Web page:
"In dealing with the State, we ought to remember that its institutions are not aboriginal, though they existed before we were born; that they are not superior to the citizen; that every one of them was once the act of a single man; every law and usage was a man's expedient to meet a particular case; that they all are imitable, all alterable." ~ Ralph Waldo Emerson
A panel assigned the task of investigating the investigative journalism of CBS's '60 Minutes' concluded that those associated with the program aired on September 8, 2004 acted unprofessionally in relying upon unreliable sources of information.
The story examined the commonly heard reports that President Bush was a less than stellar member of the Air National Guard. Certain memos were alleged to have been written by Bush's then commanding officer. It was later determined that the memos were unreliable.
Missed in most of the hoopla surrounding this revelation is the fact that the story was substantially accurate in its thesis that Bush was missing much of the time he was supposed to be defending his nation. The then secretary for Bush's commander affirmed her view that the memos presented on the program were not written by Bush's commanding officer. However, she footnoted that comment with another. She pointed out that Bush's commander had published much more damning comments about Bush's service in the Guard.
Commenting upon the findings of the investigation and the subsequent firing of several CBS executives, the White House expressed satisfaction that CBS was demonstrating some accountability for publishing falsehoods about King George. The message from the White House is that heads should roll whenever a story critical of the President is less than 100% accurate.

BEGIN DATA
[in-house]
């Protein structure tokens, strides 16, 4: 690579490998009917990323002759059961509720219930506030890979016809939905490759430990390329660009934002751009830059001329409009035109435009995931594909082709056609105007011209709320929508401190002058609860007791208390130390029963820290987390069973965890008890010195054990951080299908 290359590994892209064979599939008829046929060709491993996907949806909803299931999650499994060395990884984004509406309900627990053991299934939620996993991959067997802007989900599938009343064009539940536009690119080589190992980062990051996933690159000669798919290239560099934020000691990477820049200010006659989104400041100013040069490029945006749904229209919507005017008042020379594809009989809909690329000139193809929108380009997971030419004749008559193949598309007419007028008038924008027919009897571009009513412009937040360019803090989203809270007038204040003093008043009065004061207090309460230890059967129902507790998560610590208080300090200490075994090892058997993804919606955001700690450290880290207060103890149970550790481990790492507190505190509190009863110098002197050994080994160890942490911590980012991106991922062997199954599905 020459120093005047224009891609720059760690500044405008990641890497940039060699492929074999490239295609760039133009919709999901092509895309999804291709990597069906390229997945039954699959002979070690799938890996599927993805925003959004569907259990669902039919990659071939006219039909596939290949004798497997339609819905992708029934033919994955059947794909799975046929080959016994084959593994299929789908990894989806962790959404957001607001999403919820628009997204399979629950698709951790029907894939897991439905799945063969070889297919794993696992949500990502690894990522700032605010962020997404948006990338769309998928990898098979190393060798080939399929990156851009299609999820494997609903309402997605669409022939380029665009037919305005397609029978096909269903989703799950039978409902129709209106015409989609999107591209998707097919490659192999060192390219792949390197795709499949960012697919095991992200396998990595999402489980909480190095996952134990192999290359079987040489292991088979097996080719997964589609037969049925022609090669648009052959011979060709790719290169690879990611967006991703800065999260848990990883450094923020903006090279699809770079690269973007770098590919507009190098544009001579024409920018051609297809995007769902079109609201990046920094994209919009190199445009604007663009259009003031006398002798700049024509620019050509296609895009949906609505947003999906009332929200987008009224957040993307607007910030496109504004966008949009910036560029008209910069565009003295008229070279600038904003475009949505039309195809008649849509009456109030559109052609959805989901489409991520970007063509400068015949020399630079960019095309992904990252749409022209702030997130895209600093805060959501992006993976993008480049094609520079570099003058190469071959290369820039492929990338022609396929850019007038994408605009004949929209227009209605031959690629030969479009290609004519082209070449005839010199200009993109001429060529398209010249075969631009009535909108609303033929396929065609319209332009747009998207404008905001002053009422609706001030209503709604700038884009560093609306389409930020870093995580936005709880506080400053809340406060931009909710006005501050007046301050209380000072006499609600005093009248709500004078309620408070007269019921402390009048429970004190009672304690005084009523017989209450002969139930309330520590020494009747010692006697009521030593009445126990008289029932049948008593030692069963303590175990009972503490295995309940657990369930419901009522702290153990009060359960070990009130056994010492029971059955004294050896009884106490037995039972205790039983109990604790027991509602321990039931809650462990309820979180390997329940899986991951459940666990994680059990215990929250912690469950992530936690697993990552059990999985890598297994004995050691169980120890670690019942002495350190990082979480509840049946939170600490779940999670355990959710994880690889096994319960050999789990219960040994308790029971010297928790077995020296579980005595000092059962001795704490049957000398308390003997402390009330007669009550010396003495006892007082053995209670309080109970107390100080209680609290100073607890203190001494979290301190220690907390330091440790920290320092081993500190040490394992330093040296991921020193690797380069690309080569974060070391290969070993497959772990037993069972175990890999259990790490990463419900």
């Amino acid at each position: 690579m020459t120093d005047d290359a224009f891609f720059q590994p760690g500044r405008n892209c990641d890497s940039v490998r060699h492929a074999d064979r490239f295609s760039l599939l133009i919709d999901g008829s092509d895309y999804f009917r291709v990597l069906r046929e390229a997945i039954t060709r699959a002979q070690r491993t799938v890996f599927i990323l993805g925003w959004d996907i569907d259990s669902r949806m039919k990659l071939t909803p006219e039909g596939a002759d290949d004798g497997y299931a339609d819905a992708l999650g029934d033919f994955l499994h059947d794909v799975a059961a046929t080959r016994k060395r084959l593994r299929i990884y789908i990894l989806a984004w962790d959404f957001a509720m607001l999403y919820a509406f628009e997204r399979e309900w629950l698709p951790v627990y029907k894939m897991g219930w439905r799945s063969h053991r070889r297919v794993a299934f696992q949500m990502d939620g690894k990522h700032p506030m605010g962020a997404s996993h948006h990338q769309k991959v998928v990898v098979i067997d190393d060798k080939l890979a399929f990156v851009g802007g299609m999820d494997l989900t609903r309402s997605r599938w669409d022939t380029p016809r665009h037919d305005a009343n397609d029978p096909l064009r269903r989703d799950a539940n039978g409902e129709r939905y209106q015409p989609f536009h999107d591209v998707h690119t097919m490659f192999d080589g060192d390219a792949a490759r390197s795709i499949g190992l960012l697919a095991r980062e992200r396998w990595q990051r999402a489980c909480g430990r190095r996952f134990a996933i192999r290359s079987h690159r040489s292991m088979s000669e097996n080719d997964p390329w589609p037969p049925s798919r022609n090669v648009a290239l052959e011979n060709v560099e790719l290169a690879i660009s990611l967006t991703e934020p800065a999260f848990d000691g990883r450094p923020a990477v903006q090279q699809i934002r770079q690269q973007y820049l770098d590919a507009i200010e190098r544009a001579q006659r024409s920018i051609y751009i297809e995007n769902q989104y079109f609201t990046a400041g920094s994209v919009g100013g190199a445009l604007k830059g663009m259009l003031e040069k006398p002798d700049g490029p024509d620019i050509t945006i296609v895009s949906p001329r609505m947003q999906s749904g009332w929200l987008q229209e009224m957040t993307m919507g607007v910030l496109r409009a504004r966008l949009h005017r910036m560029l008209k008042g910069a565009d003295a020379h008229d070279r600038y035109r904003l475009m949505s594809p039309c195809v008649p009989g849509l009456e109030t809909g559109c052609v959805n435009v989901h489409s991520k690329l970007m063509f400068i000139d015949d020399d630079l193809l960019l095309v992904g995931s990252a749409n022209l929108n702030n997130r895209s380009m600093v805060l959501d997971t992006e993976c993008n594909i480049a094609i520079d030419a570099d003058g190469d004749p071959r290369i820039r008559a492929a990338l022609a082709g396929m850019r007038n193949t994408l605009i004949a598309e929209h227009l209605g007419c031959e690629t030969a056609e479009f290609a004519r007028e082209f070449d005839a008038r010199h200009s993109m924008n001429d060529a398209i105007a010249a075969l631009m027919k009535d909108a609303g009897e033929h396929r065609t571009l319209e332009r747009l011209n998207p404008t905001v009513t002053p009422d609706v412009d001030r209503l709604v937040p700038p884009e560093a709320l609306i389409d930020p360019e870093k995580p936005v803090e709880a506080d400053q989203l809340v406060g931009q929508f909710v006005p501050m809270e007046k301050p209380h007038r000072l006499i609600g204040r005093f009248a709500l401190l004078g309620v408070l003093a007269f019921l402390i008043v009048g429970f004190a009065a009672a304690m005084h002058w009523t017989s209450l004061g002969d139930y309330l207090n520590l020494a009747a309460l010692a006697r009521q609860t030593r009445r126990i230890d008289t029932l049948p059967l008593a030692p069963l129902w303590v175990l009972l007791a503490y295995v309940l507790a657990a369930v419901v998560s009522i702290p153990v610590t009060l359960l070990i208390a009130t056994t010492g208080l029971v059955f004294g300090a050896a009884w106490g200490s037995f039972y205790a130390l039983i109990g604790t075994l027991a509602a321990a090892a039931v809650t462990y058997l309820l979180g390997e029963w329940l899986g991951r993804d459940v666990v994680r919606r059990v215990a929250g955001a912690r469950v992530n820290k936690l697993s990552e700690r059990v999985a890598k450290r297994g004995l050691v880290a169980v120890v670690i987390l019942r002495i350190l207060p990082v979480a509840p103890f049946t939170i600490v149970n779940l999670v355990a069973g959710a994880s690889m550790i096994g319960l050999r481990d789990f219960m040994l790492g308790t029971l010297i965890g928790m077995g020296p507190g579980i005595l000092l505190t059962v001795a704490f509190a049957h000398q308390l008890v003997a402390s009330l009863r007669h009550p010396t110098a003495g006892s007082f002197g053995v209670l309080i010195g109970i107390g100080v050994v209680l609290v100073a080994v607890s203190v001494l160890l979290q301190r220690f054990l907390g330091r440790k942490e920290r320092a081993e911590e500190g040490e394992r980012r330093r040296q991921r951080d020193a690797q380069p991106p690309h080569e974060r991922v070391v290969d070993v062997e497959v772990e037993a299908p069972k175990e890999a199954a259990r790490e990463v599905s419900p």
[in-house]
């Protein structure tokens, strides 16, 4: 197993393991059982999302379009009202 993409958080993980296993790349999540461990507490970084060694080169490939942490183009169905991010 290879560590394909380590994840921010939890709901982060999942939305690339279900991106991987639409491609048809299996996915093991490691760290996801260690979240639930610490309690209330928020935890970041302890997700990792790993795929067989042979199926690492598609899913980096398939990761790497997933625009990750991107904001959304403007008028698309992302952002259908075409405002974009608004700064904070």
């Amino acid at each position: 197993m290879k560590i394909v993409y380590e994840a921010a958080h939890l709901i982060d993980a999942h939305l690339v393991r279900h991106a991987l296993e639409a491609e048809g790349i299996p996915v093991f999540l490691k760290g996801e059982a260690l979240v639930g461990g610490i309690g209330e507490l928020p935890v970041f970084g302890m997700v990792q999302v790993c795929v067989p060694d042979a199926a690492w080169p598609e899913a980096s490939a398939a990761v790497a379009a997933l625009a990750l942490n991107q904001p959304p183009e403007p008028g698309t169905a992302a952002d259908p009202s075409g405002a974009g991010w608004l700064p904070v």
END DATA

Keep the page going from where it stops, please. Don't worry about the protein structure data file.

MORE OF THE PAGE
If only the White House would apply this same standard to the President and his cabinet. In the height of irony (or hypocrisy), those who have lied this nation into an invasion and continuing occupation of another country have the temerity to advocate accountability in the form of firings for journalistic inaccuracy. The White House's lies about Iraq could fill volumes. They continue unabated as this article is being written. Yet, nobody is being broomed out of DC for creating, publishing or perpetuating the 'whoppers' that have led to the deaths of tens of thousands of Americans and Iraqis. The implication is that Bush's reputation is more sacrosanct than the lives lost feeding his lies.
The panel investigating the '60 Minutes' report concluded that there was not a political agenda driving the report. The White House believes that there was, and argues that there should be no political agenda in journalism. Tell that to the marionettes over at FOX News.
CBS stepped up and made its mea culpa. Will you do the same, Mr. Bush? Apparently your response is 'Rather not.'